The dairy example is a case of making an adjustment to an existing hedge position. Some confusion may arise from a focus on the adjustment itself, and not the net resulting position. While buying a call option is a long position in the market and has a positive delta, the net delta of the dairy producer’s position remains negative. In the crop producer’s example, the only position initially is the long call option that has a positive delta which is simply compounding the length and exposure in the market given the ownership of the physical crop.
Another issue that creates confusion on whether a position represents hedging or speculating concerns the placement of a hedge. Generally speaking, any hedge represents a substitute for a physical purchase or sale in the cash market. As a result, the placement of the hedge should correspond, roughly, with the anticipated timing of the purchase or sale in the local market. Going back to the crop example, the producer considering the pre-emptive purchase of a call option against their upcoming production would want to choose not only a strike price that would correspond to their anticipated selling target, but also an expiration or maturity that aligned with their expected selling date. The dairy producer similarly would opt to buy a call option against the same contract month or expiration of the short futures position, in order to harmonize the two.
It may be the case in other instances where more than one contract might represent an appropriate hedge to offset an exposure in the cash market. As an example, a hog producer or cattle feeder might be looking at their exposure against animals on feed. Within a feeding cycle, there may be contracts that overlap such that more than one contract might be used or considered in a hedging strategy. A hog producer for instance covering summer production might be looking at a combination of the June, July and August contracts to mitigate their risk exposure. A cattle feeder might similarly look at a combination of August and October contracts for steers currently on feed. While a strict hedge policy would dictate that the contract mix should match as closely as possible the production flow and physical exposure in the cash market, in practice, there may be practical reasons why hedges are not perfectly allocated this way.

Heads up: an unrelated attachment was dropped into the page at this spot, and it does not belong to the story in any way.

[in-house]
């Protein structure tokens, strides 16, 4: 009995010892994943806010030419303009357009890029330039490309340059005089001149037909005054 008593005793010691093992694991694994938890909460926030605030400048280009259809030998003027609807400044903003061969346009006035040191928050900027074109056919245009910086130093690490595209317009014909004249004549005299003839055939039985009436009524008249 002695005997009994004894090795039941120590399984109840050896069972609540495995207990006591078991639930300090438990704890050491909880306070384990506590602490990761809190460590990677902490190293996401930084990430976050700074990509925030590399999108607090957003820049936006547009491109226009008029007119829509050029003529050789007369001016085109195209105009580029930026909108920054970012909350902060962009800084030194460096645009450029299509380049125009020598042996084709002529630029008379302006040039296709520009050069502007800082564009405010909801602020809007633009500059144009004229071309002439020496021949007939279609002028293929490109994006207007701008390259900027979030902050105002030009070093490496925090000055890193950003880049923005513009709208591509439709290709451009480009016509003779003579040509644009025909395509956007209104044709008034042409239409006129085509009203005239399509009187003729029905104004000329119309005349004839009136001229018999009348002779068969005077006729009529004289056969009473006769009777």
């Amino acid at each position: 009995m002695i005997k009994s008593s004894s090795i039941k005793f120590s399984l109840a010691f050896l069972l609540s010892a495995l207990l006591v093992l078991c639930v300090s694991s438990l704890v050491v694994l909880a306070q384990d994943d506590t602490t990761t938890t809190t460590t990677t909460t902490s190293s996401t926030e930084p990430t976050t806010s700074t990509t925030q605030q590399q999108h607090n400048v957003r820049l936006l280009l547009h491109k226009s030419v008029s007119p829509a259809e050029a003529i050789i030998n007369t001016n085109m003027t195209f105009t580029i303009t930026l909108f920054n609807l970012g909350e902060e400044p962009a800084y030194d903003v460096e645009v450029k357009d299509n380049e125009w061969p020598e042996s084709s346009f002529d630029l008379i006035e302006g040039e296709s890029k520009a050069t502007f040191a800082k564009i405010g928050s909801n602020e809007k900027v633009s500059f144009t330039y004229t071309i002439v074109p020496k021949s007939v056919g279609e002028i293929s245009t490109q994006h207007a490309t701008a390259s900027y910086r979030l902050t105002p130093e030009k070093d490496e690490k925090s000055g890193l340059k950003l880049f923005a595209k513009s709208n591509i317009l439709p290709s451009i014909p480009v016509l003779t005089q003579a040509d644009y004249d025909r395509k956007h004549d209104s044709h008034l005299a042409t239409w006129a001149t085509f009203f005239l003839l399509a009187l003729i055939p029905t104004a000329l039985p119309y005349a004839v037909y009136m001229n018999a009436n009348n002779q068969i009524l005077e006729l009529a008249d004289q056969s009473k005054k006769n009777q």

Let’s assume that for a deferred hedge position, there is a lack of liquidity in particular contract months such that it would be easier to execute a position if it were in a closer expiration. Going back to the hog example, while the summer production flow and risk might be distributed among the June, July and August contracts, there may be more liquidity in the June contract compared to July and August where it might make sense to front-load all of the hedges into the nearby expiration. While this might be considered speculative and does imbed a spread risk into the hedge relative to how hogs will be priced into the cash market, the perceived spread risk may be smaller than the larger price risk in a falling market, and the hedges could always be reallocated to the appropriate months later when deeper liquidity materializes in the deferred contracts.